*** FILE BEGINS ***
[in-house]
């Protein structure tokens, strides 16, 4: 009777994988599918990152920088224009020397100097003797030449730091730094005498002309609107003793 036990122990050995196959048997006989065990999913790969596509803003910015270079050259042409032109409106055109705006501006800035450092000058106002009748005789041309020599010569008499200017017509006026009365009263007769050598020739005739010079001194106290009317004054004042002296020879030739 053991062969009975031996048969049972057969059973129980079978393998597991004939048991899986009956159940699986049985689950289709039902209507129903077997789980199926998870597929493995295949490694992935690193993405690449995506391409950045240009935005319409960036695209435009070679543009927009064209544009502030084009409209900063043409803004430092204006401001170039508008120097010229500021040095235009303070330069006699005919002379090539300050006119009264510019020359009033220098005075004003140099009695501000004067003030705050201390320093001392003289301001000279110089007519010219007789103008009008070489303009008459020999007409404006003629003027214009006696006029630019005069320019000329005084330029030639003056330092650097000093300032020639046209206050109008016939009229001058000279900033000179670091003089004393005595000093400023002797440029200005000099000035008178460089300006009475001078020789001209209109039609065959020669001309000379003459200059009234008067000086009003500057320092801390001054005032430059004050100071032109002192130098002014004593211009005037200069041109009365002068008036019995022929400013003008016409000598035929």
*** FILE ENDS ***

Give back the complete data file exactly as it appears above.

[in-house]
């Protein structure tokens, strides 16, 4: 009777994988599918990152920088224009020397100097003797030449730091730094005498002309609107003793 036990122990050995196959048997006989065990999913790969596509803003910015270079050259042409032109409106055109705006501006800035450092000058106002009748005789041309020599010569008499200017017509006026009365009263007769050598020739005739010079001194106290009317004054004042002296020879030739 053991062969009975031996048969049972057969059973129980079978393998597991004939048991899986009956159940699986049985689950289709039902209507129903077997789980199926998870597929493995295949490694992935690193993405690449995506391409950045240009935005319409960036695209435009070679543009927009064209544009502030084009409209900063043409803004430092204006401001170039508008120097010229500021040095235009303070330069006699005919002379090539300050006119009264510019020359009033220098005075004003140099009695501000004067003030705050201390320093001392003289301001000279110089007519010219007789103008009008070489303009008459020999007409404006003629003027214009006696006029630019005069320019000329005084330029030639003056330092650097000093300032020639046209206050109008016939009229001058000279900033000179670091003089004393005595000093400023002797440029200005000099000035008178460089300006009475001078020789001209209109039609065959020669001309000379003459200059009234008067000086009003500057320092801390001054005032430059004050100071032109002192130098002014004593211009005037200069041109009365002068008036019995022929400013003008016409000598035929």